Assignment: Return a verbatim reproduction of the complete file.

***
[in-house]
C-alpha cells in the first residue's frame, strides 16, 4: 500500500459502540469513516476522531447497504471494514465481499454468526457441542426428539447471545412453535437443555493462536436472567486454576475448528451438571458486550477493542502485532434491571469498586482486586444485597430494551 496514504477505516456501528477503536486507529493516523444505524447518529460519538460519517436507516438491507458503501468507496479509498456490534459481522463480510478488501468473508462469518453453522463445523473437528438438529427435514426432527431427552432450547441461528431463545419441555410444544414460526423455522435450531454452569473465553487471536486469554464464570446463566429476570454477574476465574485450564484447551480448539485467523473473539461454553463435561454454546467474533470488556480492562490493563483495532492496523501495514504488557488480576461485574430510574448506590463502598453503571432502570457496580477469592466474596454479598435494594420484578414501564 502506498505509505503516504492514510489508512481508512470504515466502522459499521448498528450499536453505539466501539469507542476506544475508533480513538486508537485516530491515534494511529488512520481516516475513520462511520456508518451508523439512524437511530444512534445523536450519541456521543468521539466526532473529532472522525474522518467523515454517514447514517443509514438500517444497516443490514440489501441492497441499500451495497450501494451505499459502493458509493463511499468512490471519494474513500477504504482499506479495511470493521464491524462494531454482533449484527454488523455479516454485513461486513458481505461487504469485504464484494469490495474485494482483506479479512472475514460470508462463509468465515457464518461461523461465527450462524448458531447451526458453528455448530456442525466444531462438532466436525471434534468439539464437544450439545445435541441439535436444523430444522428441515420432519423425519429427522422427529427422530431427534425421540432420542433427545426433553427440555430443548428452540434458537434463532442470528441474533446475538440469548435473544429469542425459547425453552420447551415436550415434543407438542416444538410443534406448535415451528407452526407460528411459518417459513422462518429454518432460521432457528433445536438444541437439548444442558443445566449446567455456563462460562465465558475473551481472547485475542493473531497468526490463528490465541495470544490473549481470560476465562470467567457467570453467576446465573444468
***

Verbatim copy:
[in-house]
C-alpha cells in the first residue's frame, strides 16, 4: 500500500459502540469513516476522531447497504471494514465481499454468526457441542426428539447471545412453535437443555493462536436472567486454576475448528451438571458486550477493542502485532434491571469498586482486586444485597430494551 496514504477505516456501528477503536486507529493516523444505524447518529460519538460519517436507516438491507458503501468507496479509498456490534459481522463480510478488501468473508462469518453453522463445523473437528438438529427435514426432527431427552432450547441461528431463545419441555410444544414460526423455522435450531454452569473465553487471536486469554464464570446463566429476570454477574476465574485450564484447551480448539485467523473473539461454553463435561454454546467474533470488556480492562490493563483495532492496523501495514504488557488480576461485574430510574448506590463502598453503571432502570457496580477469592466474596454479598435494594420484578414501564 502506498505509505503516504492514510489508512481508512470504515466502522459499521448498528450499536453505539466501539469507542476506544475508533480513538486508537485516530491515534494511529488512520481516516475513520462511520456508518451508523439512524437511530444512534445523536450519541456521543468521539466526532473529532472522525474522518467523515454517514447514517443509514438500517444497516443490514440489501441492497441499500451495497450501494451505499459502493458509493463511499468512490471519494474513500477504504482499506479495511470493521464491524462494531454482533449484527454488523455479516454485513461486513458481505461487504469485504464484494469490495474485494482483506479479512472475514460470508462463509468465515457464518461461523461465527450462524448458531447451526458453528455448530456442525466444531462438532466436525471434534468439539464437544450439545445435541441439535436444523430444522428441515420432519423425519429427522422427529427422530431427534425421540432420542433427545426433553427440555430443548428452540434458537434463532442470528441474533446475538440469548435473544429469542425459547425453552420447551415436550415434543407438542416444538410443534406448535415451528407452526407460528411459518417459513422462518429454518432460521432457528433445536438444541437439548444442558443445566449446567455456563462460562465465558475473551481472547485475542493473531497468526490463528490465541495470544490473549481470560476465562470467567457467570453467576446465573444468